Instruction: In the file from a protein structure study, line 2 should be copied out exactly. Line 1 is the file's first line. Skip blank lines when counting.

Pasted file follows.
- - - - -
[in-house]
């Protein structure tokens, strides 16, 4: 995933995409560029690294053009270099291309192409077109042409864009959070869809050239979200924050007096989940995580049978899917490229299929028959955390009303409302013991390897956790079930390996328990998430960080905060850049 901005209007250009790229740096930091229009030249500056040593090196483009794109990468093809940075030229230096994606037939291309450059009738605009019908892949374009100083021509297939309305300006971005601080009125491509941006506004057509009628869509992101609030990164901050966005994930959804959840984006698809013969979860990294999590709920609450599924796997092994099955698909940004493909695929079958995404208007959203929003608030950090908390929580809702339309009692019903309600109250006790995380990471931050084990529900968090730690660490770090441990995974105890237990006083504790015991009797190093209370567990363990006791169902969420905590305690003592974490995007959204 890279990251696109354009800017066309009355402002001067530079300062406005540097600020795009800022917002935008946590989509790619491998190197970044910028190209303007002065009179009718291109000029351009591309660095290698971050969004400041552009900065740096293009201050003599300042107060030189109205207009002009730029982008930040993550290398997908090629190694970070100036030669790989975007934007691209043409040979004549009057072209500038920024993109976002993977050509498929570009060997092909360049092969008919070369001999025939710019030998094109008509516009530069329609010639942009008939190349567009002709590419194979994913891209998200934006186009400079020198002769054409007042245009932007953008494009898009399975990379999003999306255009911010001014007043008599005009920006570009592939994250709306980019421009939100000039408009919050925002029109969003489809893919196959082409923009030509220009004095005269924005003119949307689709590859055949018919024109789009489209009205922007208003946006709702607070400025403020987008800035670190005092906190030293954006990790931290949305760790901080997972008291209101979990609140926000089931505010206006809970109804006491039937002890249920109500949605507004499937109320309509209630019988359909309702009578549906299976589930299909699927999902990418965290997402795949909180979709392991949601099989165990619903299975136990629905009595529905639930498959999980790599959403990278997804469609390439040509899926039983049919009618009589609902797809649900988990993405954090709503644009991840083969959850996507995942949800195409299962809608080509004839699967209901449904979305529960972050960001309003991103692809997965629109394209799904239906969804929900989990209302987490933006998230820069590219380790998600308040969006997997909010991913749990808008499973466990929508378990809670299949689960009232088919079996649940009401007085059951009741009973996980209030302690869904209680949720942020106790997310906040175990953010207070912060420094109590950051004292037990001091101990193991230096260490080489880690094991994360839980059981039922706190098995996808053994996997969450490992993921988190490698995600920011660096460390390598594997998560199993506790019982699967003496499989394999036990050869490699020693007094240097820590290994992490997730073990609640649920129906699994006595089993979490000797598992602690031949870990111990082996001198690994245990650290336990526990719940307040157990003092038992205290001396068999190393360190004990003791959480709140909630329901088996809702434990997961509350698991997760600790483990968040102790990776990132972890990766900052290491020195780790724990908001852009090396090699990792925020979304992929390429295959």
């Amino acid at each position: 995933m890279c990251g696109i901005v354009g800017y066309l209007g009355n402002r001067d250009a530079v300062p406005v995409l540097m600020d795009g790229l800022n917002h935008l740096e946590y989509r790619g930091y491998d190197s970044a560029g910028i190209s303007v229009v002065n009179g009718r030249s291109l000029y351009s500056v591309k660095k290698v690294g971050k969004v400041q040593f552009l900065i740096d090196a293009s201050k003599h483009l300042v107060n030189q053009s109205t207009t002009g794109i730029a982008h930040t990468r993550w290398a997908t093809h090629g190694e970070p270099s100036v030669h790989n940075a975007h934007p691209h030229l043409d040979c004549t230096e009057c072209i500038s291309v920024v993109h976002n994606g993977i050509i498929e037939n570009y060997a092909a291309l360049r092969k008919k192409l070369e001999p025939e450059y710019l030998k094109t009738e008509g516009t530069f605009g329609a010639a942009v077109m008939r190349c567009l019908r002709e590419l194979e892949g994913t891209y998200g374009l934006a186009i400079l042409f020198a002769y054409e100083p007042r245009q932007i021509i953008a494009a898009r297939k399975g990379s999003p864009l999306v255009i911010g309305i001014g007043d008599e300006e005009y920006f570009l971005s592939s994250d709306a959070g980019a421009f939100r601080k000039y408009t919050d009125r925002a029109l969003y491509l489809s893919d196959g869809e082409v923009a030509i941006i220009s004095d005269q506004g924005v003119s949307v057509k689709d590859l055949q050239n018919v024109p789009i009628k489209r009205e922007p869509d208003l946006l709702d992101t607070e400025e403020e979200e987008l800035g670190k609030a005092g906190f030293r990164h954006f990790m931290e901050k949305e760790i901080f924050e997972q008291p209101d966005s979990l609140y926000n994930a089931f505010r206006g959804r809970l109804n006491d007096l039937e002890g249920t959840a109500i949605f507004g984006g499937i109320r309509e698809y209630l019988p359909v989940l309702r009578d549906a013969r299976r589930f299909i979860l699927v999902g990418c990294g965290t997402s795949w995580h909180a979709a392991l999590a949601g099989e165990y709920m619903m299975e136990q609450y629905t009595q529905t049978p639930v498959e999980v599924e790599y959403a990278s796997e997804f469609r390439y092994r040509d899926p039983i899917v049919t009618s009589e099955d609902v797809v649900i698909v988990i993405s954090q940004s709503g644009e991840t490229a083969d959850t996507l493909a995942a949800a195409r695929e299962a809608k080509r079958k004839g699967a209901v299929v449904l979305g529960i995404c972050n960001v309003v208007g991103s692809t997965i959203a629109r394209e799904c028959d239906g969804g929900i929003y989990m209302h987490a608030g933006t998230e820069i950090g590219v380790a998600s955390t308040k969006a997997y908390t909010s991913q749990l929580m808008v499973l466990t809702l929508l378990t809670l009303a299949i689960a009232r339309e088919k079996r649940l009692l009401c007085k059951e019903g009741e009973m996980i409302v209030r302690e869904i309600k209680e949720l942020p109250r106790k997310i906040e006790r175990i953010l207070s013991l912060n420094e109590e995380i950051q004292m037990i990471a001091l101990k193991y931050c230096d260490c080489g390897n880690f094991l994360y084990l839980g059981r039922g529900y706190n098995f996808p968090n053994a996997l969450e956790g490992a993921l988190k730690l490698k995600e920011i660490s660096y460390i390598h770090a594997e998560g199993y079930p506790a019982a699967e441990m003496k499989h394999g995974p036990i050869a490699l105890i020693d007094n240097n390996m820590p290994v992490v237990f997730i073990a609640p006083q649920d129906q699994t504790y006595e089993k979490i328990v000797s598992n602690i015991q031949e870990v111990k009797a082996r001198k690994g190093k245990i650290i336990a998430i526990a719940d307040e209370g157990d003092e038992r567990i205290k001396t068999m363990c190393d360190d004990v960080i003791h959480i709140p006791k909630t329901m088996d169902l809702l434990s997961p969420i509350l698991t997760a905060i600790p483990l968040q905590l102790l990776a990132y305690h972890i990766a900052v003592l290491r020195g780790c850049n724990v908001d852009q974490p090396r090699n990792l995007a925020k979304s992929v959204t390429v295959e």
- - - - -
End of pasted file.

């Protein structure tokens, strides 16, 4: 995933995409560029690294053009270099291309192409077109042409864009959070869809050239979200924050007096989940995580049978899917490229299929028959955390009303409302013991390897956790079930390996328990998430960080905060850049 901005209007250009790229740096930091229009030249500056040593090196483009794109990468093809940075030229230096994606037939291309450059009738605009019908892949374009100083021509297939309305300006971005601080009125491509941006506004057509009628869509992101609030990164901050966005994930959804959840984006698809013969979860990294999590709920609450599924796997092994099955698909940004493909695929079958995404208007959203929003608030950090908390929580809702339309009692019903309600109250006790995380990471931050084990529900968090730690660490770090441990995974105890237990006083504790015991009797190093209370567990363990006791169902969420905590305690003592974490995007959204 890279990251696109354009800017066309009355402002001067530079300062406005540097600020795009800022917002935008946590989509790619491998190197970044910028190209303007002065009179009718291109000029351009591309660095290698971050969004400041552009900065740096293009201050003599300042107060030189109205207009002009730029982008930040993550290398997908090629190694970070100036030669790989975007934007691209043409040979004549009057072209500038920024993109976002993977050509498929570009060997092909360049092969008919070369001999025939710019030998094109008509516009530069329609010639942009008939190349567009002709590419194979994913891209998200934006186009400079020198002769054409007042245009932007953008494009898009399975990379999003999306255009911010001014007043008599005009920006570009592939994250709306980019421009939100000039408009919050925002029109969003489809893919196959082409923009030509220009004095005269924005003119949307689709590859055949018919024109789009489209009205922007208003946006709702607070400025403020987008800035670190005092906190030293954006990790931290949305760790901080997972008291209101979990609140926000089931505010206006809970109804006491039937002890249920109500949605507004499937109320309509209630019988359909309702009578549906299976589930299909699927999902990418965290997402795949909180979709392991949601099989165990619903299975136990629905009595529905639930498959999980790599959403990278997804469609390439040509899926039983049919009618009589609902797809649900988990993405954090709503644009991840083969959850996507995942949800195409299962809608080509004839699967209901449904979305529960972050960001309003991103692809997965629109394209799904239906969804929900989990209302987490933006998230820069590219380790998600308040969006997997909010991913749990808008499973466990929508378990809670299949689960009232088919079996649940009401007085059951009741009973996980209030302690869904209680949720942020106790997310906040175990953010207070912060420094109590950051004292037990001091101990193991230096260490080489880690094991994360839980059981039922706190098995996808053994996997969450490992993921988190490698995600920011660096460390390598594997998560199993506790019982699967003496499989394999036990050869490699020693007094240097820590290994992490997730073990609640649920129906699994006595089993979490000797598992602690031949870990111990082996001198690994245990650290336990526990719940307040157990003092038992205290001396068999190393360190004990003791959480709140909630329901088996809702434990997961509350698991997760600790483990968040102790990776990132972890990766900052290491020195780790724990908001852009090396090699990792925020979304992929390429295959």